Having a good command of English, Cantonese, or Putonghua isn’t enough to become a finalist for the Student of the Year (SOTY) – Linguist award; candidates have to prove they have completely mastered a way of expressing their language skills.
“Being a part of SOTY is a yearly highlight for me,” said Young Post editor, Susan Ramsay.
Ramsay has been a judge in the English category ever since the prestigious competition was relaunched in 2013. As an editor, she said she particularly values a student who can demonstrate decent writing skills.
“One of the key things I look out for [in a SOTY winner] is that they have not just done debating or public speaking, but also some form of writing, preferably that’s published. It’s one thing to speak a language well, but quite another to be able to write in it, too.”
That is not all the judges will be looking for, either, as Young Post found out when we spoke to Professor Tong Ho-kin, acting dean of the Education University of Hong Kong’s faculty of humanities, and Professor A. Lin Goodwin, dean of the University of Hong Kong’s faculty of education.
For Goodwin, who is a new judge this year in the English category of the award, finalists will need to deliver a sense of who they are as a person, or what they love, through their work.
“I want to learn about students’ interests and talents,” she said. “I’m looking for authenticity, for individuals to express themselves in ways that ring true, that tell a story [about] themselves. Those are always the most compelling kinds of presentations.”
Tong, who is a judge for both the Cantonese and Putonghua categories, said he’ll be looking for someone can prove they can apply their knowledge of their chosen language to what they do.
“For example, they need to apply [their] writing skills to composing a poem, fiction or short story; or make use of their knowledge of speech to deliver a presentation.”
That is not all, though, as many of the finalists will already be able to demonstrate these skills. To truly be the best of the best, Tong added that the winner needs to be well prepared, confident, and have read newspapers and be able to apply what they learn to what’s going on in Hong Kong.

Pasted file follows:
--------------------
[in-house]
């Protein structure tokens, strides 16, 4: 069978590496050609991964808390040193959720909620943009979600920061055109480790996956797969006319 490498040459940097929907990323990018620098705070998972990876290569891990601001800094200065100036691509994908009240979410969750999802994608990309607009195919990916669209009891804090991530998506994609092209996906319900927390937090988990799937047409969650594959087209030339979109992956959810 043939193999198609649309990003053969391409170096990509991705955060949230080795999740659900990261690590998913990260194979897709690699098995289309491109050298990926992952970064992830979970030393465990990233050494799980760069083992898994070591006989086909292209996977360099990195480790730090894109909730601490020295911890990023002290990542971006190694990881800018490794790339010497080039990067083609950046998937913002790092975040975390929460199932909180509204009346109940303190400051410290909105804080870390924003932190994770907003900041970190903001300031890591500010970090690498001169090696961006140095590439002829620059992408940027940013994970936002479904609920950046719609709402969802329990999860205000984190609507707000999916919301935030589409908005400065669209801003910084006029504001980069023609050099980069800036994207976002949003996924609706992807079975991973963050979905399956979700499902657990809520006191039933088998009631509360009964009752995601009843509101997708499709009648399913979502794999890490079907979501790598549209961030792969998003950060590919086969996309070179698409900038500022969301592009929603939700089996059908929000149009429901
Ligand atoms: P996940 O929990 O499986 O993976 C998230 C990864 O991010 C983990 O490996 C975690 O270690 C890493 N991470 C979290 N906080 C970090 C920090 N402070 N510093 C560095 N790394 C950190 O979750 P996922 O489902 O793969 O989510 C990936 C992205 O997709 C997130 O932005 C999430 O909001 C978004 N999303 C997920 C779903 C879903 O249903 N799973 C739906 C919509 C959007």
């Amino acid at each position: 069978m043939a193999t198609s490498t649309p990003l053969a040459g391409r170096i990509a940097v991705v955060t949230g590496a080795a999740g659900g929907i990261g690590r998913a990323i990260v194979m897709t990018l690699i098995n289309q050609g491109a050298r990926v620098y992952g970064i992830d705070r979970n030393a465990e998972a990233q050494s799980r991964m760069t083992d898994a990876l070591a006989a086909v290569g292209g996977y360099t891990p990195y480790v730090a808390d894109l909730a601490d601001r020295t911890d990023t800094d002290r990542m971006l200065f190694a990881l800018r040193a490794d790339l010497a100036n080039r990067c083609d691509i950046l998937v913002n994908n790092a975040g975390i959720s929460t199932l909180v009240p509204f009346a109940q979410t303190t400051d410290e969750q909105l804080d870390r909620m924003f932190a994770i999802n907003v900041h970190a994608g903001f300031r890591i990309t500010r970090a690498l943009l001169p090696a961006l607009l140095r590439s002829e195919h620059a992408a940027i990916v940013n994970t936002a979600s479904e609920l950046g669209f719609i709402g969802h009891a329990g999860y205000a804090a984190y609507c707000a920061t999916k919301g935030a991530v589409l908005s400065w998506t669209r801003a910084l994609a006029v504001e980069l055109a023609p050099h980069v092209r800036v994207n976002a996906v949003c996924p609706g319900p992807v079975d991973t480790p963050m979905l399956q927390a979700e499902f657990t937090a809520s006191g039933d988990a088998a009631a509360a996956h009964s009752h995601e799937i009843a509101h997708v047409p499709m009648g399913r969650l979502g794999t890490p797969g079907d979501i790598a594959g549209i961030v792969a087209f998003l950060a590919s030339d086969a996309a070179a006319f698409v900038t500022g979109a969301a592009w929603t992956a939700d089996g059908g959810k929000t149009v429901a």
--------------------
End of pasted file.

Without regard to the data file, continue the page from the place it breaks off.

Accurate pronunciation, correct intonation, proficiency in the language, and good general knowledge of Hong Kong today are what matters, he said, not whether they are native or second language speakers.
“It takes a combination of many things [to win],” Goodwin added. “Technical things have to be in place – for example, if you’re speaking, you should be clear, enunciate well, have a good voice, etc. Beyond that, there are certain qualities that make a difference.
“I’m looking for the ability to be a good storyteller, and to engage the audience and to pull people in. Writing and speaking are intimate activities. What you’re trying to do is to embrace folks in the experience that you’re sharing, and that’s what I’m looking for.”
So what can students do to improve their language skills to get to this stage?
Tong said it takes time, so students need to have a study plan, as well as a strong motivation to excel in their chosen language. Goodwin added that it’s important to do a lot of writing, speaking, reading, and listening. If you want to improve your language skills, you need to use the language every day, she said.
“It’s important to study, but beyond learning about something, you have to use it, in many [situations].” Goodwin added that students also have to take some risks and not just stay at a level that they feel confident about.
The judges’ advice for all Linguist Award hopefuls is to not worry too much. “ Just relax, be confident and well prepared,” said Tong.
“Fully enjoy the experience,” Goodwin agreed. “You want to be on your toes, but you don’t want to be so worried that you become frozen or stiff. Think of us as people you want to talk to, not people who are making judgments.”
The Student of the Year Awards competition is organised by South China Morning Post and Young Post and sponsored by The Hong Kong Jockey Club.
Edited by Ginny Wong